On September 3, 2003, Sr. Josephine Tan Dugay, a member of the Franciscan Sisters of the Immaculate Conception (SFIC) from the Philippines, came to Japan as a Pastoral Worker. She was assigned to the Kyoto Diocese, through the sponsorship of the Bishop of Kyoto.
I first met her at their Sisters' House located next to the Saiin Catholic Church soon after she arrived in Kyoto. My initial impression was that she had an approachable personality. We started talking about the Filipino Community in Kyoto, briefly discussing some common problems and the means of support given to them. From then on, we have been tackling such matters until now.
Sr. Josephine or Sr. Josie, as she is fondly called, was born and grew up in Roxas, Isabela. She comes from a family of ten siblings, whose parents are of Chinese descent. Her experiences from their family business and college training (she has a degree in Commerce), plus a lot of "optimism" has helped her in her several asssignments not only in the Philippines but elsewhere.
On a trip from Japan to Kenya, Africa for the "World Social Forum 2007," when asked by an airport immgration officer checking her documents what her profession was, she answered "nun." Having heard the word "none," the officer was confused. However, after seeing Sr. Josie dressed in the Franciscan habit of white and gray, all was understood.
How the Franciscan Sisters started their "reaching out" social services network in Japan is a never ending love story. Love in the sense that it is to sacrifice one's time, energy, effort, and comforts of life in exchange for the joy and needs of others. Giving "hope" to those who most need them is their priority!
Almost three decades ago a Franciscan priest from the Netherlands based in Kyoto, Fr. Gerald Salemink, Sr. Judith Kamada and her co-sisters from the Notre Dame School Sisters and a few lay people, gathered to discuss ways of starting a community-based group to assist the foreign residents of Kyoto, particularly to those who were already married to Japanese spouses and other Filipinos living in the Kyoto Prefecture. Later, a couple of Franciscan Sisters (SFIC) from St. Joseph's College in Quezon City, where Sr. Josie belongs, were invited by the Franciscan priests to join the members of church volunteers in order to meet the growing needs of Filipino migrants, and other members of International groups in the Kyoto Diocese.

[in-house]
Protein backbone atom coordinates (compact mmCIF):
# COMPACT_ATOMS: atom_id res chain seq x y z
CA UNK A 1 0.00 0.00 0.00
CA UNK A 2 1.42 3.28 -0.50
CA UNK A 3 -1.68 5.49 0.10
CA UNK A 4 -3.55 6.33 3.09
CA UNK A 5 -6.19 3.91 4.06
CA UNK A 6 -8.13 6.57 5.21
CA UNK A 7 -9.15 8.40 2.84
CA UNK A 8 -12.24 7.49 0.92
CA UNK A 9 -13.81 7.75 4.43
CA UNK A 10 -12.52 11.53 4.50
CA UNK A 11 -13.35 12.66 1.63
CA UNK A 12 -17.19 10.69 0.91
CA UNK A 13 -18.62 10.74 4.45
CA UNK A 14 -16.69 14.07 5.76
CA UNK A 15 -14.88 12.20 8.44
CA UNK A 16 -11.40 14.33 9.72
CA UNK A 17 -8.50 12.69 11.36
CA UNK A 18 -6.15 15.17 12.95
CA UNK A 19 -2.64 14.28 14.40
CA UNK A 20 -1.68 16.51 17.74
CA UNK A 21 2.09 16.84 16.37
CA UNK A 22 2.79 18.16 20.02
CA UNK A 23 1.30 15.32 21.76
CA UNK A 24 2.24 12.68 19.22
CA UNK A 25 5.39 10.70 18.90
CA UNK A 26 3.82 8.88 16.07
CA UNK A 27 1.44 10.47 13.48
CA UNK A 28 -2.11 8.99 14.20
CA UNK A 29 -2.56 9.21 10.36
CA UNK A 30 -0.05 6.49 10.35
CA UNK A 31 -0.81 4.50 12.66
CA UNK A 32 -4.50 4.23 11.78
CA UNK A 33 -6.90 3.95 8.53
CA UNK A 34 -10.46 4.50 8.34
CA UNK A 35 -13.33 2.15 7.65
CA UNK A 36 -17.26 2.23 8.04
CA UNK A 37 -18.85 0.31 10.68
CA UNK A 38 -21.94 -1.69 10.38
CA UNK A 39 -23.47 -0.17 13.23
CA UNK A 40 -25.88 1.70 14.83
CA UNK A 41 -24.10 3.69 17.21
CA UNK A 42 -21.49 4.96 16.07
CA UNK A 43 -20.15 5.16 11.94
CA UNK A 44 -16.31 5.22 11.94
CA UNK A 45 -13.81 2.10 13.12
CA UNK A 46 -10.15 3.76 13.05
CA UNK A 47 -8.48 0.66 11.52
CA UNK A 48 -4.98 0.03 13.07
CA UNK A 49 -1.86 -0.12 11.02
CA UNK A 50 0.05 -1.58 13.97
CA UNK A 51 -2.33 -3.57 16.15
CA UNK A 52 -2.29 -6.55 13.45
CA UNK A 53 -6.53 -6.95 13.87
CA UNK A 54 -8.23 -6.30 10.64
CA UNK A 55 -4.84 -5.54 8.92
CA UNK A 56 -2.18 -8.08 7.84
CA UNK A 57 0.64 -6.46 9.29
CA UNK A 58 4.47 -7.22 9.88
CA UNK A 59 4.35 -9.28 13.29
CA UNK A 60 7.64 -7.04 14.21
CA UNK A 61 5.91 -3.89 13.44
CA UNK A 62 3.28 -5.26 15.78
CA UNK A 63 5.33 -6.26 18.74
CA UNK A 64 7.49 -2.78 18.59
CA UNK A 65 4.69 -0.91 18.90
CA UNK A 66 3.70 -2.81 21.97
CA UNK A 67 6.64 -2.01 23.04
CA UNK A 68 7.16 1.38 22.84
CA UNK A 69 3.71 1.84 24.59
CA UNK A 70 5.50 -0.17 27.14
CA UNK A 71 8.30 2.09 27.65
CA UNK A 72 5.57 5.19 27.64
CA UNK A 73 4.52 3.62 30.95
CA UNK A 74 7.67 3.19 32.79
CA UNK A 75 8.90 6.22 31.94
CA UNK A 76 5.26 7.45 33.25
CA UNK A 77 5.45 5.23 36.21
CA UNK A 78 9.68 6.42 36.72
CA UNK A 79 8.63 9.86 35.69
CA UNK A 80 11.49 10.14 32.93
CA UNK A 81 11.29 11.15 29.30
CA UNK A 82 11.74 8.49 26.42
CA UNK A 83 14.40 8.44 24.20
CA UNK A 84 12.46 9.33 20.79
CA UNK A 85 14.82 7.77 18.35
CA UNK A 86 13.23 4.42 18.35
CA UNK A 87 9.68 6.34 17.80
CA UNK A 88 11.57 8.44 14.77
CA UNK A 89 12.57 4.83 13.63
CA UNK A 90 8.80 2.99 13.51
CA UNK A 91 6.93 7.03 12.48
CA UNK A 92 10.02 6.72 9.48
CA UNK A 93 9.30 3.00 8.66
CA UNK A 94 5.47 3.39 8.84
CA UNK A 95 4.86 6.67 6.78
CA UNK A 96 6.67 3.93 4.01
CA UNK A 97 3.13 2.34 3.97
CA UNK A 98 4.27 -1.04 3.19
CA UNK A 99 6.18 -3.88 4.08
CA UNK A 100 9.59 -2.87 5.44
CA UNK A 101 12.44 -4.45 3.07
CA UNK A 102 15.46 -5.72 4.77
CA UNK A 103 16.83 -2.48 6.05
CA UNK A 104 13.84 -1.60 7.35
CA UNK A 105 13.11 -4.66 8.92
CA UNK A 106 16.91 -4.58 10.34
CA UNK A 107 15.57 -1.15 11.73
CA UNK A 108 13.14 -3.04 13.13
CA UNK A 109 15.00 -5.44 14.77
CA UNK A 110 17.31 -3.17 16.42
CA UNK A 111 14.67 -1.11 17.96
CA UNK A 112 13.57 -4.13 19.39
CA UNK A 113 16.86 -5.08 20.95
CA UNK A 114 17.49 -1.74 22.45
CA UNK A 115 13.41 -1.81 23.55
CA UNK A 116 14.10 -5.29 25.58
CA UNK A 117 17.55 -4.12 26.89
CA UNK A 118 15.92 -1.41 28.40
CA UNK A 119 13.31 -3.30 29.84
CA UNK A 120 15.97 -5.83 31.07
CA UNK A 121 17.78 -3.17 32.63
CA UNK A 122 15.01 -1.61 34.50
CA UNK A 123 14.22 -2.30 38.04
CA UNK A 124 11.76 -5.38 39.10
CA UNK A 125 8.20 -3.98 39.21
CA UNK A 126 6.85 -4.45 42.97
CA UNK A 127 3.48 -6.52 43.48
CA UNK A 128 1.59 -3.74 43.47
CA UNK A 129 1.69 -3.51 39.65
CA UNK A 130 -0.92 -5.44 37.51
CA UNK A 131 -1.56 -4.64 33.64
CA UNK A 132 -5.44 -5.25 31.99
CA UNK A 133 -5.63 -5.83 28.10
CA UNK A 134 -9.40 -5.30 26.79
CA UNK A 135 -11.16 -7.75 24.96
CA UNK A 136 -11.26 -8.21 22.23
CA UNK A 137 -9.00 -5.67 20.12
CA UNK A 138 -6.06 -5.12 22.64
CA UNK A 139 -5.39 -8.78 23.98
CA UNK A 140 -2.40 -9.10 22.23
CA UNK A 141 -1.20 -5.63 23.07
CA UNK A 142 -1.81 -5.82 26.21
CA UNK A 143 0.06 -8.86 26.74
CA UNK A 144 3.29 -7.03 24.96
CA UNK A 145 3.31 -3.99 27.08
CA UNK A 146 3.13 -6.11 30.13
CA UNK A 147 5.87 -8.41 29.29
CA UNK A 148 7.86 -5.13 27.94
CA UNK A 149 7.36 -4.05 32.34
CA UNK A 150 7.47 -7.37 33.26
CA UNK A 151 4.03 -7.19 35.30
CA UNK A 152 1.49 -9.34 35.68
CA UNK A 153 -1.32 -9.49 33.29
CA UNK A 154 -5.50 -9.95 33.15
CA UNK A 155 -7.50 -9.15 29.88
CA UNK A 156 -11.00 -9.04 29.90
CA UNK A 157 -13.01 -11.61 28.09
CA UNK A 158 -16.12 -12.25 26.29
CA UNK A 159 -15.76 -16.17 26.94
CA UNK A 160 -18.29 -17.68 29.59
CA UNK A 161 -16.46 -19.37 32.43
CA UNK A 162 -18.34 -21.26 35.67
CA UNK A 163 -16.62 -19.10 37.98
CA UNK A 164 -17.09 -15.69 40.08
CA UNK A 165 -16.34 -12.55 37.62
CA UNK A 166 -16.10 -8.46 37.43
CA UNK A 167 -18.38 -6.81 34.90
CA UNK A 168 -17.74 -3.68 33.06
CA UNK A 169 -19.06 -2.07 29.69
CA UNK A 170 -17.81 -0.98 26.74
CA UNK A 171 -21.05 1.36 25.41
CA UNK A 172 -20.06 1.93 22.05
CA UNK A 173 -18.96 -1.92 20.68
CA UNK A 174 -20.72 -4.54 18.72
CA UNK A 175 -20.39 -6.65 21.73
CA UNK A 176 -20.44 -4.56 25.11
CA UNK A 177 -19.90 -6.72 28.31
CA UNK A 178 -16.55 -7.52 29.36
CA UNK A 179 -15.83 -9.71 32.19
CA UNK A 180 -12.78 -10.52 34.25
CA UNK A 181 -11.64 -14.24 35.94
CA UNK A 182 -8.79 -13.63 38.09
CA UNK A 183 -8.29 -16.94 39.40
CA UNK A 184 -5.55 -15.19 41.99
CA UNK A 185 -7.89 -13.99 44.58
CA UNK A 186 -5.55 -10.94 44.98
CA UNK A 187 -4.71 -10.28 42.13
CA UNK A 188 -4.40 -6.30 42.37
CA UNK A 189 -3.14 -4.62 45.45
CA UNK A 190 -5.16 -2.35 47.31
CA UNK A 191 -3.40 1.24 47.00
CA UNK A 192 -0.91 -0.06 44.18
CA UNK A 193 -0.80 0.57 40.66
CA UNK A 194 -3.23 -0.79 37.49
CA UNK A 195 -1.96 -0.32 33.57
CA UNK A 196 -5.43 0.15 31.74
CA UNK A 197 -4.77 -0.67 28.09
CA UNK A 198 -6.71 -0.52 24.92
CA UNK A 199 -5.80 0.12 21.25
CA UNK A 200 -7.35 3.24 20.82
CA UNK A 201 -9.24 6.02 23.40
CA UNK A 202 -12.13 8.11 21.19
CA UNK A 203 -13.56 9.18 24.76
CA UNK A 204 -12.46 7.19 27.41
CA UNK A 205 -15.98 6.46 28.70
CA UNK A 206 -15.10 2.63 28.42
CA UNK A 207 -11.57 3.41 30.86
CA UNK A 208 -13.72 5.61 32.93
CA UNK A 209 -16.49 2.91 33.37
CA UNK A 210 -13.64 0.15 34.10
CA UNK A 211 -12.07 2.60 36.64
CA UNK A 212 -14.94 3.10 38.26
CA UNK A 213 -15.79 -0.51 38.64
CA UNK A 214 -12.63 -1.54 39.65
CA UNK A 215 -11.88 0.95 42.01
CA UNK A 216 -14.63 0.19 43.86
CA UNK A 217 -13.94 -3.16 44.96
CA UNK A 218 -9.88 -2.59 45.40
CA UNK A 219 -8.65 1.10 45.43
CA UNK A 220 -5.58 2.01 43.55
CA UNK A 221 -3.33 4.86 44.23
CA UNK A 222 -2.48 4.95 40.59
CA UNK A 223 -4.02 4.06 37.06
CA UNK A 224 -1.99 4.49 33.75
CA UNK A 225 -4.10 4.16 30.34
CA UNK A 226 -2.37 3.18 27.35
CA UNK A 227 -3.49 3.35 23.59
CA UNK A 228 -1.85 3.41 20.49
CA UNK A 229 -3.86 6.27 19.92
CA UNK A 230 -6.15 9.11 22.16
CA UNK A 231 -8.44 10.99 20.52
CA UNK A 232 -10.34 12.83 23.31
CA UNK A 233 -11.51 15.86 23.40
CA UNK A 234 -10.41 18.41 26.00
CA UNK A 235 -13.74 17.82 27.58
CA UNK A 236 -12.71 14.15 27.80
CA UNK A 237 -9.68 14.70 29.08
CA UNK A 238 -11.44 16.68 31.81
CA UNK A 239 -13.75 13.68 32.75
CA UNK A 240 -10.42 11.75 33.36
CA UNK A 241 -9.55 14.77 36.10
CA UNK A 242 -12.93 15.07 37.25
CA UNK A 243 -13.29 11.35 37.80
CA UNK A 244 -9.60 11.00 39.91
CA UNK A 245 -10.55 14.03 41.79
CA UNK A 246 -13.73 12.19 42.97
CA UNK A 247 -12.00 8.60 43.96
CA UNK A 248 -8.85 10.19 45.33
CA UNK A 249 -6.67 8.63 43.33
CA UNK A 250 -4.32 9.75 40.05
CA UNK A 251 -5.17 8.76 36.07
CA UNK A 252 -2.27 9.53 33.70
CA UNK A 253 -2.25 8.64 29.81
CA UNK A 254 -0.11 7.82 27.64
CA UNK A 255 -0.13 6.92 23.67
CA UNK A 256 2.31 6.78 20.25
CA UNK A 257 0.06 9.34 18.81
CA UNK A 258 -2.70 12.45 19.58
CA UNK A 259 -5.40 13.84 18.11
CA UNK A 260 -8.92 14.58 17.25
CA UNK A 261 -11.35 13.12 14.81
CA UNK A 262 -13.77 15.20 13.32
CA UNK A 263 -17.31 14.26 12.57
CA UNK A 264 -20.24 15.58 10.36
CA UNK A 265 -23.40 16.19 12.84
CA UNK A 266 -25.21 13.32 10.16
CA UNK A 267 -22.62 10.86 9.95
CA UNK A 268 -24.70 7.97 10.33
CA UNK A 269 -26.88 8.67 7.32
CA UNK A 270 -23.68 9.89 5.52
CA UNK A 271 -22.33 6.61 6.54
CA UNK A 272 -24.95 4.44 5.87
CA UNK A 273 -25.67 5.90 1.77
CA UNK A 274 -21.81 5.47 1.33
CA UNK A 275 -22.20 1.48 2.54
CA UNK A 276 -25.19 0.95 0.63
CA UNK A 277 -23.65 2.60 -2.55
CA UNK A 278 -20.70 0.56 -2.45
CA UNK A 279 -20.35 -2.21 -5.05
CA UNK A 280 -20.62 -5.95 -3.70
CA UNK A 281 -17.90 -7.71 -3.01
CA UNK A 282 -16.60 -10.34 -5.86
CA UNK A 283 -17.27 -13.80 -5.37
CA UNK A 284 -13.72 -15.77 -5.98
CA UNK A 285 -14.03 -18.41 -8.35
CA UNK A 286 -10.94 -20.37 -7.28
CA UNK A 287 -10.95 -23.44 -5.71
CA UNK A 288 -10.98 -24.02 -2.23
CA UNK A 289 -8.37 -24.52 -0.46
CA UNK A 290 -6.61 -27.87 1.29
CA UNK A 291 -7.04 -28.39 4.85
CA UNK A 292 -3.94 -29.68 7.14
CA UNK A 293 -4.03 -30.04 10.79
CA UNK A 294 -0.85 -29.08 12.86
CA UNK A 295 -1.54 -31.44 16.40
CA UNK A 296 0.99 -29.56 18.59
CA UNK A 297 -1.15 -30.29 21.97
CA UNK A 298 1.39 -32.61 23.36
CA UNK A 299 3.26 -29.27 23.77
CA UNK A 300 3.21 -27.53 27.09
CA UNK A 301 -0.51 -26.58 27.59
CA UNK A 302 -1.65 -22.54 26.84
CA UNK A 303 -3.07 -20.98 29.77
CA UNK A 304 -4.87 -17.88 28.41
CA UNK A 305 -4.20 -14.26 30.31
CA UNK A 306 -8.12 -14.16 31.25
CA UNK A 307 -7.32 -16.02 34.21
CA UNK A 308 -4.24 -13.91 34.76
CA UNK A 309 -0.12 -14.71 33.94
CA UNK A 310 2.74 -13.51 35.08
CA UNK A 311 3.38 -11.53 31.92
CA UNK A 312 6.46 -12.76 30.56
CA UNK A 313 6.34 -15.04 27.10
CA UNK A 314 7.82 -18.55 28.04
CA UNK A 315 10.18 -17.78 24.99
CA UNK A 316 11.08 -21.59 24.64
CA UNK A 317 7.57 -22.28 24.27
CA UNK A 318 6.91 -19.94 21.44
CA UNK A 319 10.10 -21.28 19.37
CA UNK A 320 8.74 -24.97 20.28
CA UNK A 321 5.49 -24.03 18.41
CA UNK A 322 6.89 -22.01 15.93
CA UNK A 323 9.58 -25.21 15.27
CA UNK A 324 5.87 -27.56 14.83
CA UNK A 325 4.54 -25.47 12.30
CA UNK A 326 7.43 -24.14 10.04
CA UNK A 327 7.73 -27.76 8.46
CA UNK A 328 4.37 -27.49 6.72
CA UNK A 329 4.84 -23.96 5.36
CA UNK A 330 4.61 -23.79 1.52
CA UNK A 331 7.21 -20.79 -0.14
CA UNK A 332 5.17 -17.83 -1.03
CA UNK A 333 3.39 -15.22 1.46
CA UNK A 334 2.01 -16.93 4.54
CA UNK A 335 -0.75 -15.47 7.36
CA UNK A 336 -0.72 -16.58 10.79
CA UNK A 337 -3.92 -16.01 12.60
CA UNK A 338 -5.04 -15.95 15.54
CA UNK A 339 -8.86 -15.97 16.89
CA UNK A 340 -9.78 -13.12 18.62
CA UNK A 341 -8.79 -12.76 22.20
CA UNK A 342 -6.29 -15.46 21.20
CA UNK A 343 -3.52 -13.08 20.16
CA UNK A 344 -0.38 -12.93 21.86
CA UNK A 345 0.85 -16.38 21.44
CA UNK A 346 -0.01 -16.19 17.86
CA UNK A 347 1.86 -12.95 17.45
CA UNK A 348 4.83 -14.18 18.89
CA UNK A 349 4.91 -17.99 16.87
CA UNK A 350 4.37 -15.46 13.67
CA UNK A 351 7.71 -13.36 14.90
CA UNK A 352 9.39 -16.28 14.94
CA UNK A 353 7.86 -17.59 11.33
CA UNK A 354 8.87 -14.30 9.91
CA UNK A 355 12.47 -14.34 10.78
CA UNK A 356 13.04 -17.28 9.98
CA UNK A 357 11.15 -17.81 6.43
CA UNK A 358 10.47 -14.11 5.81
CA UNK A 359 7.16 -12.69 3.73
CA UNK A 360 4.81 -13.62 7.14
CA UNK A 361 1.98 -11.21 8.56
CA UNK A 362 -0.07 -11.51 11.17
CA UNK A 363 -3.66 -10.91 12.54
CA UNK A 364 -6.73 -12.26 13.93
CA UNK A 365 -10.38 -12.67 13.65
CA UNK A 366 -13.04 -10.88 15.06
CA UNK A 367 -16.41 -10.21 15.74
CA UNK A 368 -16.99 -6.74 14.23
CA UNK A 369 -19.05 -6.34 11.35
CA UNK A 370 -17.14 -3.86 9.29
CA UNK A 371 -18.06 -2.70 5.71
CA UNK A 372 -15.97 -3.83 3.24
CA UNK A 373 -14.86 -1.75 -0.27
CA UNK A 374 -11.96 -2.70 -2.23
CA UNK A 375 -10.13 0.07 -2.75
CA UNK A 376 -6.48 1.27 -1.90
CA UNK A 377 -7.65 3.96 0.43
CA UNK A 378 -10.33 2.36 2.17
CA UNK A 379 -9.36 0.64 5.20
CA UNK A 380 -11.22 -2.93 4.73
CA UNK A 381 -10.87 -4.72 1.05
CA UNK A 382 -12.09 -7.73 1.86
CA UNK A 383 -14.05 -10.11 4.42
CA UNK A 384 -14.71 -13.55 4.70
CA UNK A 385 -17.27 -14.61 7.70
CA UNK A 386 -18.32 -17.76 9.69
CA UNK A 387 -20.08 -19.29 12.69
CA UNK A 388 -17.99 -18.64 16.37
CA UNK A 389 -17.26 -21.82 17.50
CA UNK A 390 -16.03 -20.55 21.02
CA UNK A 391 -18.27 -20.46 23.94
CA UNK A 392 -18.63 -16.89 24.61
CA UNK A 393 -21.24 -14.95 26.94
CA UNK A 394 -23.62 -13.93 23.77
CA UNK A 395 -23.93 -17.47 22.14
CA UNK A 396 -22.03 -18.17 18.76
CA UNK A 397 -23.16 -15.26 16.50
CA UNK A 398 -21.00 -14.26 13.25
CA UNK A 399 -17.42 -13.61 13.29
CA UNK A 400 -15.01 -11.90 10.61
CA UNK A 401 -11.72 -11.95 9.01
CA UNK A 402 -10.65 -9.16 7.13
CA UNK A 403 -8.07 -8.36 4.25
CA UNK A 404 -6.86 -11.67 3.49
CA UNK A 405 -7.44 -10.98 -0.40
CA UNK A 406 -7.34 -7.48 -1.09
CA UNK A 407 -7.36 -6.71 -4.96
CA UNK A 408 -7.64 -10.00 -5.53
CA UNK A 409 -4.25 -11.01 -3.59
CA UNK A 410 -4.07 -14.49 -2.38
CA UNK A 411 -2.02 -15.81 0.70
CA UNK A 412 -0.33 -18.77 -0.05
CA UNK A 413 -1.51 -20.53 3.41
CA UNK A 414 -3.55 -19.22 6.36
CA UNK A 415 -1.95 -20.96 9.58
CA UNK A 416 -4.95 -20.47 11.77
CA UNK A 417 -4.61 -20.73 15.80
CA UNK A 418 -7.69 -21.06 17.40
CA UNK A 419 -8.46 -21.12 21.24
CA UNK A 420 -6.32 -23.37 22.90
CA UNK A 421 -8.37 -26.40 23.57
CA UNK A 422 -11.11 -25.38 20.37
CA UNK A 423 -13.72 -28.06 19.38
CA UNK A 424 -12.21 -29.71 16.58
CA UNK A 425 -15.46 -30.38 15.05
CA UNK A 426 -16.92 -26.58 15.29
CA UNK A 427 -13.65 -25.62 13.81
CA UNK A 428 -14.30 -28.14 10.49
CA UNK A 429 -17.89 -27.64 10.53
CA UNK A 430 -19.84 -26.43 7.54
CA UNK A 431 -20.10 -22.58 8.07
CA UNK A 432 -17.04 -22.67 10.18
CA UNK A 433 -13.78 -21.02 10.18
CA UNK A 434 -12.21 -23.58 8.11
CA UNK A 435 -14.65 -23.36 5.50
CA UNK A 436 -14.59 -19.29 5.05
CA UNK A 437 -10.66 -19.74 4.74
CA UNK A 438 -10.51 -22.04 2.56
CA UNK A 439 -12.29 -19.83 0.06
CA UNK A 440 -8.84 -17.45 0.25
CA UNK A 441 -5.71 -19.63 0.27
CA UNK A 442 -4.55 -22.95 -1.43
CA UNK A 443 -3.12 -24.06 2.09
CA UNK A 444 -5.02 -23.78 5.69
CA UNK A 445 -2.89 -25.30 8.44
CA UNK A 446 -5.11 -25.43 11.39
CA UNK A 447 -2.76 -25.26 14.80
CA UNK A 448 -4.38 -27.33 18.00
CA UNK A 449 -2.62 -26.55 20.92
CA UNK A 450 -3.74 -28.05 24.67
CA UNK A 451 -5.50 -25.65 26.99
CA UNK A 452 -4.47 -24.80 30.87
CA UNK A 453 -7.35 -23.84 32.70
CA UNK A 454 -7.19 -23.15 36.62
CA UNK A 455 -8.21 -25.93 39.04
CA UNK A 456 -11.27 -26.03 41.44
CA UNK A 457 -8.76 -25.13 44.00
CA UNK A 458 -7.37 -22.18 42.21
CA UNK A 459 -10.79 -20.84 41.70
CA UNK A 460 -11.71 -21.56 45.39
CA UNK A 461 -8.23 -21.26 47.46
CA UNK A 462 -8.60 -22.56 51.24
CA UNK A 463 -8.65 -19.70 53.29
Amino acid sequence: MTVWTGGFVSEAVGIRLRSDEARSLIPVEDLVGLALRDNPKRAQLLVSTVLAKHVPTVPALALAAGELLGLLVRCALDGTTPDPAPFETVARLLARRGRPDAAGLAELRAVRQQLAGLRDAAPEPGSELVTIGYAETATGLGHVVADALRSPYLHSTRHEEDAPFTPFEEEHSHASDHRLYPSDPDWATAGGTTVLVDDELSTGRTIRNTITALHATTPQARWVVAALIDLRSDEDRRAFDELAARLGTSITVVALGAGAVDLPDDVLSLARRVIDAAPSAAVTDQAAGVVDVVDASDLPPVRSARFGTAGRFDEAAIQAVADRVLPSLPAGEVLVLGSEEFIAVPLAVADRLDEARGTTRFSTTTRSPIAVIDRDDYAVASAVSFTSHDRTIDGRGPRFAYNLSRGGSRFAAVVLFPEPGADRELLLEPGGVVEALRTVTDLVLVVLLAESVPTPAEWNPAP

It was also at this time that the Kyoto Pag -Asa Filipino Community (KPFC) was organized. This church-based community became bigger and this year KPFC will be celebrating its 25th year anniversary.
Of the Franciscan Sisters who first came, there are now eight of them: working, assisting, and expanding their social services not only in the Kyoto Prefecture but other far away places as well. Srs. Mary Lou Razon, Lorenza Alfonso, Cherryline Delgado are assigned to Niiigata. Srs. Nora Jaurigue, Mila Lumasac in Mie Ken, Sr. Fredelina Rivera in Nara, Sr. Altagracia Miguel in Shiga, and Sr. Josephine Dugay in Kyoto.
After studying Japanese language in Kyoto, Sr. Josie was assigned to Nara for two years and came back to Kyoto. She has been with the Kyoto Prefecture Filipino communities for almost five years now also providing spiritual needs for those who cannot regularly come to the church for the Sunday masses. In our present world, where many prefer to be thinkers, Sr. Josie is a "doer." She deeply feels that it is her responsibility to help in whatever way she can for the betterment of the community and its members. If someone would call for help, she would gladly volunteer. Her presence is a big force, when things need to be finished on time. With her vigorous support, cooperation, encouragement, many of KPFC's activities and programs - like the yearly UTAWIT singing contest for charity, Christmas celebrations, leadership trainings/seminars, and other church related gatherings, are successfully performed.
With her almost seven year-stay in Japan, Sr. Josie thinks that most of the problems of Filipinos living here are related to differences in culture, family values, traditions, and lack of communications. These gaps can only be bridged if concerned parties discuss such issues with an open mind or heart, resolve such matters. Some challenges are reaching out to the Japanese spouses, children, and even in-laws living with them. Domestic violence problems sometimes involve such parents.
Sr. Josie, who is also with the Social Services Committee of KPFC and the other communities of the Kyoto Prefecture, has ample experience in counselling even to the point of looking for temporary shelters for Filipino wives/children running away from problematic spouses, to visiting detention centers and networking with related NGOs providing legal advice, medical services, government services/info just to name some.
She has found meaning in her choice of vocation as a Franciscan Sister ministering to the needs of fellow Filipinos here in Japan. And she believes there still more we can do if only we find happiness in helping others.
Thank you, Sr. Josie for showing us that "Heaven" exists even during the worst of times. We are glad that our roads have crossed!
"To every thing there is a season, and a time to every purpose under the heaven." Ecclesiastes 1-8